My Summer Internship at Pinkston Digital

This summer, I got to intern at Pinkston Digital, and I couldn't have had a better experience. I was treated as part of the team, not just a Summer intern who would be leaving again in a few weeks, and I could tell that I was helping the other developers rather than getting in their way with my questions.

During my internship, I helped carry a website from project start to launch, do various work on sites that we maintain, transfer sites to a new hosting server, and other miscellaneous tasks.

Here are a few things I learned:

Modularity Really Does Make Your Work Easier

I hadn't really worked with modules before, and I was somewhat dubious about them at first - it felt like I had to write more code to include a module than it would take to, say, just write the <img> tag right there. But, as I worked with modules more and more over the course of my internship, I came to appreciate how much easier modules made using the same bit of HTML over and over again, not to mention how much easier they were to understand just by glancing at them. For example, I was told that we wanted to make all of the images on one of the sites we created to use the srcset attribute so that we can load larger images on retina displays. If I had done this manually, it probably would have taken me at least twice as long, and been a lot harder to maintain. Compare the HTML I might have had to write:

{% if img.getWidth() > 1440 %}
  {% set cropped = {width: 1440, height: 611, quality: 60} %}
{% else %}
  {% set cropped = null %}
{% endif %}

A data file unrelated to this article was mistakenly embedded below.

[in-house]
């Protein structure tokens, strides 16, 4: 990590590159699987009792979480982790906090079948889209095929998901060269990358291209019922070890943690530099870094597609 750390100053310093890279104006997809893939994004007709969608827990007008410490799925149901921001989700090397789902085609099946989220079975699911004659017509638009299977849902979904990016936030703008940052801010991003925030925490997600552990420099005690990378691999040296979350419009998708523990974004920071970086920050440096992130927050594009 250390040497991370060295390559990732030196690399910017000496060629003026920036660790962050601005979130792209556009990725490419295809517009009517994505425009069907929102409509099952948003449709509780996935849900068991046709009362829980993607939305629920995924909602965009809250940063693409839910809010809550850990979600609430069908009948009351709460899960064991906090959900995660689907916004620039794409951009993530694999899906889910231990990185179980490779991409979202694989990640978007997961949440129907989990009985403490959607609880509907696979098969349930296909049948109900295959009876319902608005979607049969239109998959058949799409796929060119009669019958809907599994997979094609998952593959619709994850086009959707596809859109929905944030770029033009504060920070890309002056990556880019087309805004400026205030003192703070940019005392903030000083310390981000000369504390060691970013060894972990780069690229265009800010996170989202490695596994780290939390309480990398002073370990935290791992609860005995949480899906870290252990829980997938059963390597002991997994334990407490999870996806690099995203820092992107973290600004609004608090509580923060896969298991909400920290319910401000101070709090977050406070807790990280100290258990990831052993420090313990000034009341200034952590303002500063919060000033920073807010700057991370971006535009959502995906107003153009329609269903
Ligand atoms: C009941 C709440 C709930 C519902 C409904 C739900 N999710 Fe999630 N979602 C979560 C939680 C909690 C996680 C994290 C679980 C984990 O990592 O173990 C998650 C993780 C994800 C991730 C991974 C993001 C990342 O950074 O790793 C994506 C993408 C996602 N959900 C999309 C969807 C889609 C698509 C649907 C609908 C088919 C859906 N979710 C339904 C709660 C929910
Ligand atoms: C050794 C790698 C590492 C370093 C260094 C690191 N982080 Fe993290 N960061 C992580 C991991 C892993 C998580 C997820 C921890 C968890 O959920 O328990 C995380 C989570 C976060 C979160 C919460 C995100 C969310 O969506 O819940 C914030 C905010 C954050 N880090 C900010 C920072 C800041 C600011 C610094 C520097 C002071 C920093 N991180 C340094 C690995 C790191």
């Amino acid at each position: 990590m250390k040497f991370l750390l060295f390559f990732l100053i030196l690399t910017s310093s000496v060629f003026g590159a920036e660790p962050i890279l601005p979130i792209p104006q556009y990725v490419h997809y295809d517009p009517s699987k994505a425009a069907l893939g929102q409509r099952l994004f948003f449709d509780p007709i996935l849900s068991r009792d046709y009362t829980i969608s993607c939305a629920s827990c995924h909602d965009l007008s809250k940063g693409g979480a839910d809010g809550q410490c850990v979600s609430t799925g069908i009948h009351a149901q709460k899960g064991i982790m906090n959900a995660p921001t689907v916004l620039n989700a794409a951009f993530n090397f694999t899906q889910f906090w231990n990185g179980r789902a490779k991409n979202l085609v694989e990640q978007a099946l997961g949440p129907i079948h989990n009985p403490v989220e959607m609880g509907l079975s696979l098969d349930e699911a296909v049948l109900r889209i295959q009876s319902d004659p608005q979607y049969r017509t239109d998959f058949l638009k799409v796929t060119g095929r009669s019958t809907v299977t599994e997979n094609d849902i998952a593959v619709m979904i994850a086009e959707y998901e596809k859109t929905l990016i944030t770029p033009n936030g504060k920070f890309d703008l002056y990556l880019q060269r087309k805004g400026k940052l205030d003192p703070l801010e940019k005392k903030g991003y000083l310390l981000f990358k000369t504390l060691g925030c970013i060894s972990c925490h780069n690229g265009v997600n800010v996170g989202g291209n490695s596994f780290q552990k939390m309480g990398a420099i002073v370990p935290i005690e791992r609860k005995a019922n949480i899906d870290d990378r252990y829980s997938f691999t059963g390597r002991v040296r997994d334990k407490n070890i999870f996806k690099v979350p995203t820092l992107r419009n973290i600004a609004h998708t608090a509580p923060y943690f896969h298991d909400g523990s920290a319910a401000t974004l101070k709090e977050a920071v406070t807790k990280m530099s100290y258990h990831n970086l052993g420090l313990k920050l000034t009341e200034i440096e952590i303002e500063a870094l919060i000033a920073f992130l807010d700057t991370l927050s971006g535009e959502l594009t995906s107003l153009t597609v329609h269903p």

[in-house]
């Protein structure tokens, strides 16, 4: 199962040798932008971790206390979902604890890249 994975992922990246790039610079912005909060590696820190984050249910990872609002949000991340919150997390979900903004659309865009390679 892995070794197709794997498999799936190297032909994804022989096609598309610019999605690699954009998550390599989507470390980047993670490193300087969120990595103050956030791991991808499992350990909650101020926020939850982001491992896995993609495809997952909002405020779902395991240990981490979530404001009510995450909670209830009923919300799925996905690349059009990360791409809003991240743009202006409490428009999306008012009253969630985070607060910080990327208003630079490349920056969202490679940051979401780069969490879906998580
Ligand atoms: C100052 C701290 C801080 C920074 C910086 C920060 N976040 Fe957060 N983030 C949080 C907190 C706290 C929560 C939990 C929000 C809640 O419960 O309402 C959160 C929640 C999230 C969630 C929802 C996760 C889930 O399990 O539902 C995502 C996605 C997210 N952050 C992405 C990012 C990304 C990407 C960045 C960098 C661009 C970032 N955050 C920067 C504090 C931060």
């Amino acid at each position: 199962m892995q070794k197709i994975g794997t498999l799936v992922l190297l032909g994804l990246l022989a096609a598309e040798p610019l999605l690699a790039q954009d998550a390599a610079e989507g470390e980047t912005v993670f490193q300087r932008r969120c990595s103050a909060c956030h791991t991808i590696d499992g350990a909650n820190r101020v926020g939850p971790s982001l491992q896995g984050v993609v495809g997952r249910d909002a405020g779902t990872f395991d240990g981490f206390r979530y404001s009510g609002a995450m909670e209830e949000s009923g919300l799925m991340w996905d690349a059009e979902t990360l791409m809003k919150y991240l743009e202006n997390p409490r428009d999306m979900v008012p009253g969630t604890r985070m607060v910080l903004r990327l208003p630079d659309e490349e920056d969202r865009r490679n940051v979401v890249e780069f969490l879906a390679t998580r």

<img class="..." src="{{ img.getUrl(cropped) }}" alt="{% if img.alt|default %}{{ img.alt }}{% endif %}" title="{{ img.title }}">

versus including our little module:

{% include '_inc/modules/image' with { image: {
  css: '...',
  image: img,
  width: 1440,
  height: 611,
  quality: 60
}} %}

Now, imagine having to choose one of those and write it out twenty times. Even though the module has more code inside of its file, we don't have to deal with that when we include it, and it keeps our template files tidier and therefore easier to maintain. Not only that, but the module is easier to understand just by scanning it, thanks to the whitespace and simple names. In the plain HTML, our <img> tag gets cluttered up with a bunch of inline if statements which do not help you to scan it quickly.

Craft Is Wonderful

I had never heard of Craft CMS before I began working at Pinkston Digital, but it's now become my favorite pre-built CMS. One of the things that sets it apart is its use of Twig for the language you write in. Twig is a preprocessor for PHP that allows you to write in a different syntax than actual PHP, but it will get compiled into PHP when the code is run. Not only are Craft and Twig super easy to learn how to use (I'd say even easier than WordPress), but Twig feels more natural to me than writing in regular PHP. And, the way templates are set up is very easy to understand - blog/_entry.html is the template you're reading this post on right now. Isn't it easy to understand exactly what that file is for just by looking at its name and location?


I've always enjoyed being around people, but had a hard time with small talk and being able to carry a discussion with someone else for very long without a specific topic of conversation. Spending the summer with an entire office full of new people helped me improve my people skills dramatically, and gave me the opportunity to make new friends.

I've had a wonderful summer at Pinkston Digital, getting real-world development experience and meeting new people. I don't think I could have had a better time interning here, and I'm incredibly thankful for the opportunity they gave me